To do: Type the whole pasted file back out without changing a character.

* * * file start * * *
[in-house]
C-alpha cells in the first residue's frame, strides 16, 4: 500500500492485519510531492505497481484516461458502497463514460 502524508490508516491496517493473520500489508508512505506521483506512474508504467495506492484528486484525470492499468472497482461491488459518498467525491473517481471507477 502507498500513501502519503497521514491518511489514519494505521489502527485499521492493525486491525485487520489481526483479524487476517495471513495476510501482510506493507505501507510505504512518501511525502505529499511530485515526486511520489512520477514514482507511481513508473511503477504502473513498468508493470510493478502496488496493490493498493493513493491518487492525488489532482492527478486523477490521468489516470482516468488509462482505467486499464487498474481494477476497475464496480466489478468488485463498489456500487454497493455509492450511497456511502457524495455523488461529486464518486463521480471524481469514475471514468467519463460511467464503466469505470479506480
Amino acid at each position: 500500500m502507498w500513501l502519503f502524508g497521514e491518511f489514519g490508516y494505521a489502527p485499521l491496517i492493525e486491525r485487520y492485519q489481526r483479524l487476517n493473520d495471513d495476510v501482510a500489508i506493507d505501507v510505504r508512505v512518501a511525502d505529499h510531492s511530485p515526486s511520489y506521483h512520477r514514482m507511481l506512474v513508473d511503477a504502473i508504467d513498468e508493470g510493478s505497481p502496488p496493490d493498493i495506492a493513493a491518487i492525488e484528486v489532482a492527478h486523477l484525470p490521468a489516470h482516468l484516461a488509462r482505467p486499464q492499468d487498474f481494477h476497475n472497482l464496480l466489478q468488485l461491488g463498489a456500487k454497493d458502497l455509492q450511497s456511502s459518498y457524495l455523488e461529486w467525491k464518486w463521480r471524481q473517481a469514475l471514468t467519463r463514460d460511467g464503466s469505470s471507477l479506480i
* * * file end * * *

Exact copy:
[in-house]
C-alpha cells in the first residue's frame, strides 16, 4: 500500500492485519510531492505497481484516461458502497463514460 502524508490508516491496517493473520500489508508512505506521483506512474508504467495506492484528486484525470492499468472497482461491488459518498467525491473517481471507477 502507498500513501502519503497521514491518511489514519494505521489502527485499521492493525486491525485487520489481526483479524487476517495471513495476510501482510506493507505501507510505504512518501511525502505529499511530485515526486511520489512520477514514482507511481513508473511503477504502473513498468508493470510493478502496488496493490493498493493513493491518487492525488489532482492527478486523477490521468489516470482516468488509462482505467486499464487498474481494477476497475464496480466489478468488485463498489456500487454497493455509492450511497456511502457524495455523488461529486464518486463521480471524481469514475471514468467519463460511467464503466469505470479506480
Amino acid at each position: 500500500m502507498w500513501l502519503f502524508g497521514e491518511f489514519g490508516y494505521a489502527p485499521l491496517i492493525e486491525r485487520y492485519q489481526r483479524l487476517n493473520d495471513d495476510v501482510a500489508i506493507d505501507v510505504r508512505v512518501a511525502d505529499h510531492s511530485p515526486s511520489y506521483h512520477r514514482m507511481l506512474v513508473d511503477a504502473i508504467d513498468e508493470g510493478s505497481p502496488p496493490d493498493i495506492a493513493a491518487i492525488e484528486v489532482a492527478h486523477l484525470p490521468a489516470h482516468l484516461a488509462r482505467p486499464q492499468d487498474f481494477h476497475n472497482l464496480l466489478q468488485l461491488g463498489a456500487k454497493d458502497l455509492q450511497s456511502s459518498y457524495l455523488e461529486w467525491k464518486w463521480r471524481q473517481a469514475l471514468t467519463r463514460d460511467g464503466s469505470s471507477l479506480i